The job growth will continue to be in services, as it has been for a generation, with good jobs going to those with good skills, and low-paying and insecure jobs going to those without them. And with stunning advances in machine learning, artificial intelligence, and robotics, the prospects for further job losses to the robots will multiply.
What can be done
One popular response is to boost the minimum wage. Yet this is a policy tool to be used with caution. Simply declaring a job to be worth $15 an hour doesn’t make it so. A recent careful statistical analysis of Seattle’s new minimum wage law (rising in two steps to $11 and then $13 an hour) is sobering.
The study suggests that Seattle suffered a significant loss of jobs at the bottom end of the wage distribution as a result of the boost in minimum wage. This job-loss effect had been rejected in earlier studies of minimum wages, but the Seattle study makes a convincing case that earlier studies that claimed little or no job loss were probably marred by poor data.
Most Republicans assume that faster economic growth would be enough to boost earnings and employment among low-wage workers. This is naïve. Economic growth boosts the incomes of highly educated workers, not of the majority of young people who do not complete a bachelor’s degree. Economic growth is not enough. We need to do three things better.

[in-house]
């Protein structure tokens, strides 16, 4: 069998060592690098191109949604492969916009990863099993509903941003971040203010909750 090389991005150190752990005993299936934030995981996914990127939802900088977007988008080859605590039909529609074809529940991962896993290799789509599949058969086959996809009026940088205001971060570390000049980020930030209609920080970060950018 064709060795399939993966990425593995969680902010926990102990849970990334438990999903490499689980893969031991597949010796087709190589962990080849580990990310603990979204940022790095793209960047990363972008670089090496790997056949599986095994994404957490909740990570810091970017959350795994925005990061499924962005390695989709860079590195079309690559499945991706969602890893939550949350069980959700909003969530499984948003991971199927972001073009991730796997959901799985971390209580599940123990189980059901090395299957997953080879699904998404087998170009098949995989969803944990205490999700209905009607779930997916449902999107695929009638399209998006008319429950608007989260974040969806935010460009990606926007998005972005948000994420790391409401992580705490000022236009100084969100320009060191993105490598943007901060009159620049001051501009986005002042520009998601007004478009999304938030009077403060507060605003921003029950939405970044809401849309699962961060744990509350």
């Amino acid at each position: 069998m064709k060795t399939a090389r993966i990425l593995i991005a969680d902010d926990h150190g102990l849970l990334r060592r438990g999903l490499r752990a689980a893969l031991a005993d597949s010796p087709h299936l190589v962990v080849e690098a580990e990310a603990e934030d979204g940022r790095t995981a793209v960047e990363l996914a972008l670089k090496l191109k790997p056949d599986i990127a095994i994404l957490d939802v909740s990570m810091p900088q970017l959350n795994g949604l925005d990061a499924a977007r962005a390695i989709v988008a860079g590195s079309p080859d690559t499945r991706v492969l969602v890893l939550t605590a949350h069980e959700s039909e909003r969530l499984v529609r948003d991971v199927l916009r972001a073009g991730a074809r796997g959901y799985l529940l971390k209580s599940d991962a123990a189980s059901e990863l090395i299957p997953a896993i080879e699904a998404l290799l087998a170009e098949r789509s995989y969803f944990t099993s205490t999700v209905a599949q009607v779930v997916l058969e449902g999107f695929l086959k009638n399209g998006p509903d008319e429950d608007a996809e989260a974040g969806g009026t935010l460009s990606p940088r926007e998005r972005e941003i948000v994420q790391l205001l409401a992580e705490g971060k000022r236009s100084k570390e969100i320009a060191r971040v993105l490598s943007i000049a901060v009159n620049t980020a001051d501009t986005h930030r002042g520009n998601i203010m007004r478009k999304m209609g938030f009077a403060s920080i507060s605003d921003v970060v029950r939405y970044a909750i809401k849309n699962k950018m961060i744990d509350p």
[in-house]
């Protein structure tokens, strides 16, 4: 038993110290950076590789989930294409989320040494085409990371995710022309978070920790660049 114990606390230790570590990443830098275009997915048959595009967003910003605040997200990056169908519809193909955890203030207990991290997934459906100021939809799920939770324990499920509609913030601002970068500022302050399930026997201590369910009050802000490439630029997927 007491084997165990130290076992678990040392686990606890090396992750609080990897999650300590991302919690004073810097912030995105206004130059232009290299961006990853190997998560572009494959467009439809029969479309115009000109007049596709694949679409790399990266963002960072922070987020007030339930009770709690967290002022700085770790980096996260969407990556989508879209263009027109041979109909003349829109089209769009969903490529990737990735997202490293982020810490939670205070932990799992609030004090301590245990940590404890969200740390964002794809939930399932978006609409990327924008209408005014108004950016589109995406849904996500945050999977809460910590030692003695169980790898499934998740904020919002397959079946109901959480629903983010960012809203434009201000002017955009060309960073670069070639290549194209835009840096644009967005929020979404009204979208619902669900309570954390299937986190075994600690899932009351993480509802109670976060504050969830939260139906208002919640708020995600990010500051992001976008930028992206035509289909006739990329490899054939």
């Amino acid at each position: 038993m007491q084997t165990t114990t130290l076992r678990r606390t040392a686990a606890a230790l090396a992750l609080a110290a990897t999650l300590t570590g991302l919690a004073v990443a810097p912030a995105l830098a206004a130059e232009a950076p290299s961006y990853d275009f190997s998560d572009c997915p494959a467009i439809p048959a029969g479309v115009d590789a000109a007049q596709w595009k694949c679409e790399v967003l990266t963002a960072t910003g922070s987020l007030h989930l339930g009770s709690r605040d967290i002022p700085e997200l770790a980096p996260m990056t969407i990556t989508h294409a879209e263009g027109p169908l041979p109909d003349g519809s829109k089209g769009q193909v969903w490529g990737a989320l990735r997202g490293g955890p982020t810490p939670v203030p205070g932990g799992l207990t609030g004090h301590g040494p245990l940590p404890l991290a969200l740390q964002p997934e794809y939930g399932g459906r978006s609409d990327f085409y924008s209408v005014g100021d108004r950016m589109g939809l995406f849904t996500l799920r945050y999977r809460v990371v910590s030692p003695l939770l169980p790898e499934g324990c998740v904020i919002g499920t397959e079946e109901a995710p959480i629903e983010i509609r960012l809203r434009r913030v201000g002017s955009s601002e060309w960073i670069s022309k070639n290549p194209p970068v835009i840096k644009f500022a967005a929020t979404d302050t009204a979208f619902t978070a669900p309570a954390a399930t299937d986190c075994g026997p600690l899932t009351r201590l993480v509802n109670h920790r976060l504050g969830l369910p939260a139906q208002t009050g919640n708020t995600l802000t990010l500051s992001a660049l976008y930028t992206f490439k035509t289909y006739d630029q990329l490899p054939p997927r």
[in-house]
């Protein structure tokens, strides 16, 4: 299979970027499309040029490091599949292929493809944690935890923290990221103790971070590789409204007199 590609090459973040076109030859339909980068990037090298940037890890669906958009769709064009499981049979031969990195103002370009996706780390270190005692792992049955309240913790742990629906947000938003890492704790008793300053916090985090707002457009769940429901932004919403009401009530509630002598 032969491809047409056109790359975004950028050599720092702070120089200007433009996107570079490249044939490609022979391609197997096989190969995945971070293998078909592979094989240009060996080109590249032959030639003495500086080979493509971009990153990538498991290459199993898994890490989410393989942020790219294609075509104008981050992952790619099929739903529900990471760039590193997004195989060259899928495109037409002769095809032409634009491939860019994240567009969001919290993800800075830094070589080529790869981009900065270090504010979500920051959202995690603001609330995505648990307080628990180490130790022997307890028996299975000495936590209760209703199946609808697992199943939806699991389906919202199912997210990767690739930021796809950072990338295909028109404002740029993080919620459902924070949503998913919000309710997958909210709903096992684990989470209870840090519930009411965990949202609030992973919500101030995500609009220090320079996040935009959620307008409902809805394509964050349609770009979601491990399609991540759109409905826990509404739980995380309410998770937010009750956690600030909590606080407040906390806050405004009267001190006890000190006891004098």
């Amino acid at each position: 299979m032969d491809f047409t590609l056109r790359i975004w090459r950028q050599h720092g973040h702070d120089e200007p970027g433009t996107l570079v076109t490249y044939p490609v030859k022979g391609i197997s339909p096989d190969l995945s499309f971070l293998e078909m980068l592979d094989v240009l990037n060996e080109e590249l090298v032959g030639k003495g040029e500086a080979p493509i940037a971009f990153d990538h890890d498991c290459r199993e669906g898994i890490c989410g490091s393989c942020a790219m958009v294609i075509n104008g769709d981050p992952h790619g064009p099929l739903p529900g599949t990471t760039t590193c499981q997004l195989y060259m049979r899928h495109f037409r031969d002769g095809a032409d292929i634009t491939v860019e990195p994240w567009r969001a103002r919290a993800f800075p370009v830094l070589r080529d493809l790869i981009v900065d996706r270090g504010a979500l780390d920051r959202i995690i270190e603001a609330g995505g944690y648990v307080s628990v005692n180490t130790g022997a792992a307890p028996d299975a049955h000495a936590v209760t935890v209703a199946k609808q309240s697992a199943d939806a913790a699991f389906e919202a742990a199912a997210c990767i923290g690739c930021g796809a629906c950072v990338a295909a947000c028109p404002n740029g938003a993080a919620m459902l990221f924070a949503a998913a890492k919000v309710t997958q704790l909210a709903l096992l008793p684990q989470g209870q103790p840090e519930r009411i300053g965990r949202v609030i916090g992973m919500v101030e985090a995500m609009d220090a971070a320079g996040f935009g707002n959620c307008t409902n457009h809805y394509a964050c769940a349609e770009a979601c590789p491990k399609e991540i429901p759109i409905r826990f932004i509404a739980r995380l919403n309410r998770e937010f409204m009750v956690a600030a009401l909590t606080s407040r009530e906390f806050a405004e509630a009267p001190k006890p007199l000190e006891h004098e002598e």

First, we need to ensure that every child reaches his or her potential in quality education and job skills. Poor children fall behind early, and usually permanently, in America’s highly unequal society. The problem is not teachers’ unions (the favorite scapegoat of the rich and powerful).
The problem is poverty: growing up in households with very few books, often poorly educated and under-employed parents, neighborhood crime and poverty, and often highly unstable family arrangements. Public schools become the recipients of these social catastrophes, not the creators.
Second, we need to boost the incomes even of lower-skilled and less-educated workers. This is not so hard to do. The earned-income tax credit — the federal tax credit for low- and moderate-income people — should be expanded. Remember, the American economy is richer than ever, though more of the income is concentrated at the top.
By taxing those recent gains, and sharing them with lower-skilled workers, all parts of American society can taste the fruits of technological progress. While boosting the minimum wage will reduce work, boosting the EITC will increase it, partly by bringing less-educated people back into the labor market and enabling them to earn a decent wage.
Third, and more generally, we should distinguish between low market earnings and a decent overall living standard. In northern Europe, governments provide child care, pre-K, public schools, college tuition, and free health care for all, financed out of general tax revenues. In that way, less-skilled workers with lower take-home pay can still have a good living standard.
It’s similarly time for America, richer than ever in our history, to ensure decent living standards for all Americans, including those with less education, lower skills, and lower earnings.